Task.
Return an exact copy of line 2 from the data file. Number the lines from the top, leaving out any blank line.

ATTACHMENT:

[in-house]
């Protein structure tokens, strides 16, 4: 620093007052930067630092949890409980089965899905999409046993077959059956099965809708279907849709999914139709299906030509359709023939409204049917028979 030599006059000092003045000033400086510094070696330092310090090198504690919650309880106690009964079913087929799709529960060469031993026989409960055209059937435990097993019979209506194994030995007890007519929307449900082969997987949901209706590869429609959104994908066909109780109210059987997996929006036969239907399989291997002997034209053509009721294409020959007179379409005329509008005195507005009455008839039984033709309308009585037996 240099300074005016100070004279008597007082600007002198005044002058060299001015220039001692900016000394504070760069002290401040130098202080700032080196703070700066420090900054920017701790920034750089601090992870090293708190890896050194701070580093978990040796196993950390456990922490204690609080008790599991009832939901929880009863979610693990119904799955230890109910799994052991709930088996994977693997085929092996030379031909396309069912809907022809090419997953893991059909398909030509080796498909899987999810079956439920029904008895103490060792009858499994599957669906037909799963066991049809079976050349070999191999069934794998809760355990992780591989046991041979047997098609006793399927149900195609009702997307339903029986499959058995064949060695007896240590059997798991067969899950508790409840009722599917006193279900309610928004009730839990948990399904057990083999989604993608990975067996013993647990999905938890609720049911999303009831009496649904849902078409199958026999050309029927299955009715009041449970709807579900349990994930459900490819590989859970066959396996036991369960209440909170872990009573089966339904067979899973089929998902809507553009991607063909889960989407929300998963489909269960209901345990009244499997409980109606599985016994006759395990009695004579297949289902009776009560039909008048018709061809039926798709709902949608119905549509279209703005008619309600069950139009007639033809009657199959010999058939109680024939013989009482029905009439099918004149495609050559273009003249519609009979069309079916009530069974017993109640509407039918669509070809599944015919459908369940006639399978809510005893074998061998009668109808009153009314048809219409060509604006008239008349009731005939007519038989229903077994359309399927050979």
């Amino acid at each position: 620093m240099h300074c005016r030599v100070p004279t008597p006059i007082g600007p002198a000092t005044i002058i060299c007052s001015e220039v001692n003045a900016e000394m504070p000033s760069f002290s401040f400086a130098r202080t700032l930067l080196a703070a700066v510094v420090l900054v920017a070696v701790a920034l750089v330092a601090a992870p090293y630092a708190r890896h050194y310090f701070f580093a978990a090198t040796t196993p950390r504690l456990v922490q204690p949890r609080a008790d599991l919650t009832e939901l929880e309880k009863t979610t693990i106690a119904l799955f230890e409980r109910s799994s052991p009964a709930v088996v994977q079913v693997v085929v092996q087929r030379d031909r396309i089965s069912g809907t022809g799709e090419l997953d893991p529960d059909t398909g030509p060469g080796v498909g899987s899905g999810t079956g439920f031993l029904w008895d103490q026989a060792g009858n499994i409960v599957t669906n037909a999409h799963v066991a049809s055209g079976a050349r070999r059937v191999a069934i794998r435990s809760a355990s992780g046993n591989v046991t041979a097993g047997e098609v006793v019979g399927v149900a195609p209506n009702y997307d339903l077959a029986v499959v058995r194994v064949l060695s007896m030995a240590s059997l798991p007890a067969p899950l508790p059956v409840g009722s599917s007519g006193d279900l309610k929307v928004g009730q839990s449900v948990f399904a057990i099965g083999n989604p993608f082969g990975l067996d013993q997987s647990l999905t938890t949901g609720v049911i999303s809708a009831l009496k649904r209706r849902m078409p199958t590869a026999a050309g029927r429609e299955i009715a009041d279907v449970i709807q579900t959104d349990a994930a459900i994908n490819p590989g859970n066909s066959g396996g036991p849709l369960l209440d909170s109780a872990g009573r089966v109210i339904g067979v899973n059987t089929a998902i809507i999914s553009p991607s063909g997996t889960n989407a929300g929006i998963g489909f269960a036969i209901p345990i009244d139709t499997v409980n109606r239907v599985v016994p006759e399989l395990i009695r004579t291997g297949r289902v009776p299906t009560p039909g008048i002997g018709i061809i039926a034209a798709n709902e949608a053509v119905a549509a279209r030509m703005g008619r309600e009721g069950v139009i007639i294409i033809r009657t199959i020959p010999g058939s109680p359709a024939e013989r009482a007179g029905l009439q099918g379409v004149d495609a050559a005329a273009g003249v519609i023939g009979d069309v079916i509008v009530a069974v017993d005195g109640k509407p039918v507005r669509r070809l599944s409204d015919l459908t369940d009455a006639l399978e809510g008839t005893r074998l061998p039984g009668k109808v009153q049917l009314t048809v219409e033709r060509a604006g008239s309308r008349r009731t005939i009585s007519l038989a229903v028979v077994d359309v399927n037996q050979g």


């Protein structure tokens, strides 16, 4: 620093007052930067630092949890409980089965899905999409046993077959059956099965809708279907849709999914139709299906030509359709023939409204049917028979 030599006059000092003045000033400086510094070696330092310090090198504690919650309880106690009964079913087929799709529960060469031993026989409960055209059937435990097993019979209506194994030995007890007519929307449900082969997987949901209706590869429609959104994908066909109780109210059987997996929006036969239907399989291997002997034209053509009721294409020959007179379409005329509008005195507005009455008839039984033709309308009585037996 240099300074005016100070004279008597007082600007002198005044002058060299001015220039001692900016000394504070760069002290401040130098202080700032080196703070700066420090900054920017701790920034750089601090992870090293708190890896050194701070580093978990040796196993950390456990922490204690609080008790599991009832939901929880009863979610693990119904799955230890109910799994052991709930088996994977693997085929092996030379031909396309069912809907022809090419997953893991059909398909030509080796498909899987999810079956439920029904008895103490060792009858499994599957669906037909799963066991049809079976050349070999191999069934794998809760355990992780591989046991041979047997098609006793399927149900195609009702997307339903029986499959058995064949060695007896240590059997798991067969899950508790409840009722599917006193279900309610928004009730839990948990399904057990083999989604993608990975067996013993647990999905938890609720049911999303009831009496649904849902078409199958026999050309029927299955009715009041449970709807579900349990994930459900490819590989859970066959396996036991369960209440909170872990009573089966339904067979899973089929998902809507553009991607063909889960989407929300998963489909269960209901345990009244499997409980109606599985016994006759395990009695004579297949289902009776009560039909008048018709061809039926798709709902949608119905549509279209703005008619309600069950139009007639033809009657199959010999058939109680024939013989009482029905009439099918004149495609050559273009003249519609009979069309079916009530069974017993109640509407039918669509070809599944015919459908369940006639399978809510005893074998061998009668109808009153009314048809219409060509604006008239008349009731005939007519038989229903077994359309399927050979």